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AWS AI VP: Developers drive all innovation in technology

In a wide-ranging discussion today at VentureBeat’s AI Transform 2019 conference in San Francisco, AWS AI VP Swami Sivasubramanian declared “Every innovation in technology is going to be driven by developers.”

Sivasubramanian made the statement while talking about growing demand for machine learning engineers and internal efforts at Amazon to train more employees to use machine learning. Facebook VP Jérôme Pesenti also stressed plans to make machine learning part of each employee’s job at Facebook. And earlier today, Amazon committed $700 million to upskilling its U.S. workers.

“Amazon developed what we call Machine Learning University. This is what we use to train our own engineers on machine learning, even if they didn’t take it as part of their own university [course work],” Sivasubramanian said. “When we externalized it as part of the AWS training and certification platform, we had more than 100,000 people register to start learning ML in less than 48 hours. Think about that: That’s the level of appetite we’re starting to see.”

One Amazon employee with no prior knowledge of machine learning used AWS SageMaker to create a computer vision system that recognizes whether a cat is carrying dead prey into the house. If the computer vision system predicts with high confidence that kitty is in fact carrying a dead animal, the system locks the pet door.

In response to a question from Wing research partner and moderator Rajeev Chand, Sivasubramanian agreed that corporations should have a C-level executive in charge of AI deployment. But he believes the first step is a sound data strategy.

“I think [companies should have C-suite leadership on AI], but I do not think the title is chief AI officer or chief analytics officer or data officer,” he said. “The number one thing I can say there is you want to get your data strategy right, because if you don’t, when you end up hiring a machine learning scientist and you expect them to come and invent amazing new algorithms, the reality is they spend a large percent of their time dealing with data cleanup and data quality setup and so forth. So getting your data strategy right is probably one of the hardest things.”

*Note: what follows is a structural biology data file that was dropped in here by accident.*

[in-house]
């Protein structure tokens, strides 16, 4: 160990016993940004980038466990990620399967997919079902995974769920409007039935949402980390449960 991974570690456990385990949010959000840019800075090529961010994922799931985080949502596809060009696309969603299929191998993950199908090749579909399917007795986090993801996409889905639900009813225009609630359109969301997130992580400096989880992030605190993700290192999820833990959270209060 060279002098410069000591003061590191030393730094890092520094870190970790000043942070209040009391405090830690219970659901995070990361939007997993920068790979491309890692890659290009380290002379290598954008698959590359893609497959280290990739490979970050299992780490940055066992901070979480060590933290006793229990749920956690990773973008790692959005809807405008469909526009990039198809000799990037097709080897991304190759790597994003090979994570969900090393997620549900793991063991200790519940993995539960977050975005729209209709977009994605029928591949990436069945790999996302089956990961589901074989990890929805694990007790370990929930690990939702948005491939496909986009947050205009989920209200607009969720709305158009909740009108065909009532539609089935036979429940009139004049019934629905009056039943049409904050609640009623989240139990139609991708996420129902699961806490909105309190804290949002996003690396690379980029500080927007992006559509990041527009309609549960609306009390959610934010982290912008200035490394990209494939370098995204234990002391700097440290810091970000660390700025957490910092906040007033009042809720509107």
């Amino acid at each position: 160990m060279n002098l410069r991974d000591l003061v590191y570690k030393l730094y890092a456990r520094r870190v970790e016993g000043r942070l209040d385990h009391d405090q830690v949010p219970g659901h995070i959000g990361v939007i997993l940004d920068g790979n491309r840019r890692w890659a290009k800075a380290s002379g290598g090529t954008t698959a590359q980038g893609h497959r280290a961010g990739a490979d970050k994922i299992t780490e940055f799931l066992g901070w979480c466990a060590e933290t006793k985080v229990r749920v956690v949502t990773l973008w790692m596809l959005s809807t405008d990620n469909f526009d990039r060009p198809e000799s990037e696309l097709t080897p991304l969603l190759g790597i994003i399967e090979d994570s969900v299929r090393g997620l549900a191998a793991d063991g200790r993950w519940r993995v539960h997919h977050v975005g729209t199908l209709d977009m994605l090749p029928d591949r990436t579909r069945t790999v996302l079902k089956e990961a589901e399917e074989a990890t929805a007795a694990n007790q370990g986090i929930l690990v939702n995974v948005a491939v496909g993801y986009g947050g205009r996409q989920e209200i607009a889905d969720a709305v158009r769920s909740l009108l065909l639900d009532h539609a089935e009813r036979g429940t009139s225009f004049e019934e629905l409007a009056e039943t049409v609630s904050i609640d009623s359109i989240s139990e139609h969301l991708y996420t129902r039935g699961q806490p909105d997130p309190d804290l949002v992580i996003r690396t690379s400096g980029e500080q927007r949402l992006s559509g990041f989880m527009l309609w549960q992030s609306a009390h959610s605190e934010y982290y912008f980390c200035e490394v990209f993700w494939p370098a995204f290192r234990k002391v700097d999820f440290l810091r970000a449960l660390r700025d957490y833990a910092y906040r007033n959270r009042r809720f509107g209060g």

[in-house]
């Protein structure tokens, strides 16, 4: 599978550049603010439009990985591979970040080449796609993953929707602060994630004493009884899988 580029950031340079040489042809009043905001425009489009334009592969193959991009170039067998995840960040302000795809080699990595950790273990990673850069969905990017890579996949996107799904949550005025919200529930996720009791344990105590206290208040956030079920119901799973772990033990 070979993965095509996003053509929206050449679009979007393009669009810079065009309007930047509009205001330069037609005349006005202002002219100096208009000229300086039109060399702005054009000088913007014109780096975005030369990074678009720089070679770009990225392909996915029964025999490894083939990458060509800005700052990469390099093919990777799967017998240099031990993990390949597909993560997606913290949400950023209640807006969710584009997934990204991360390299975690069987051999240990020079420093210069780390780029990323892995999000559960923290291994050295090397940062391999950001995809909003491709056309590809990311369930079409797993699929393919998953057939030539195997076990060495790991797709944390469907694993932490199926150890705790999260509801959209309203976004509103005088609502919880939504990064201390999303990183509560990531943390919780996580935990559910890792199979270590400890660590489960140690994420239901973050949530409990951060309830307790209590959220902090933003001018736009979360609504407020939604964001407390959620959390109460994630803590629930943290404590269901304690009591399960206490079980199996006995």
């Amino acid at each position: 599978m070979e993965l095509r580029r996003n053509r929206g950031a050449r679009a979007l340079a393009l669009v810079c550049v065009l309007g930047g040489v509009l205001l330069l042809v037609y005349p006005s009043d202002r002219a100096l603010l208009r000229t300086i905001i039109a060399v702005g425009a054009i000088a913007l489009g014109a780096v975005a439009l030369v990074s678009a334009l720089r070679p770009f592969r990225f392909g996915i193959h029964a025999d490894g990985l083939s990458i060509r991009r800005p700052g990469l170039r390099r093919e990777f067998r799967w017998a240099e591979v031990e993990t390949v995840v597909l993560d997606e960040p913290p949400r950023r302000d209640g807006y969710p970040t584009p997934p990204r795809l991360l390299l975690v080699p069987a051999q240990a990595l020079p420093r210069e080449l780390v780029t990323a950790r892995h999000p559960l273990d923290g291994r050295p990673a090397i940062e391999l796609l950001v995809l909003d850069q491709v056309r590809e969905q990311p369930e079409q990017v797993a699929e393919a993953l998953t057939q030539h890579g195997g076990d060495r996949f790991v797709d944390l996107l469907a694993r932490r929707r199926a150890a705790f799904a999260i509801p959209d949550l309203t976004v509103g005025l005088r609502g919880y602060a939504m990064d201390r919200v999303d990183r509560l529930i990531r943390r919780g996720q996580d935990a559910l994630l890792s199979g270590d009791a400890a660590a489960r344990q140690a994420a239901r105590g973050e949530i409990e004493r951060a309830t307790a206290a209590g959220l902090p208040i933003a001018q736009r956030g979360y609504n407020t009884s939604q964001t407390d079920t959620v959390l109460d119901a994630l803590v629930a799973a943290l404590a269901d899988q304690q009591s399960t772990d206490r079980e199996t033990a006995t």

Pesenti echoed this thought shortly after Sivasubramanian, suggesting that companies anxious to get started with AI hire a chief data officer before they go in search of a chief AI officer. He too believes companies that get their data sets in order have a better chance of collecting the right data to power AI model training.

Sivasubramanian touched on myriad topics onstage, such as whether AI should look like humans (he believes it should not), how stupid AI is today, and how global corporations should think about the use of facial recognition software.

Addressing the topic of AI’s relative stupidity, a subject discussed with Google Cloud AI chief Andrew Moore on the first day of Transform, Sivasubramanian spoke about his four-year-old daughter.

“She learned to recognize a tomato by looking at a tomato probably three times, whereas a machine learning computer vision system, arguably it used to require seeing 10,000 pictures. Now it’s probably like half [that]. It’s not yet at the level of being able to deal with ambiguity in the same way that humans are,” he said, adding that AI is good at doing things humans find boring, without making errors.

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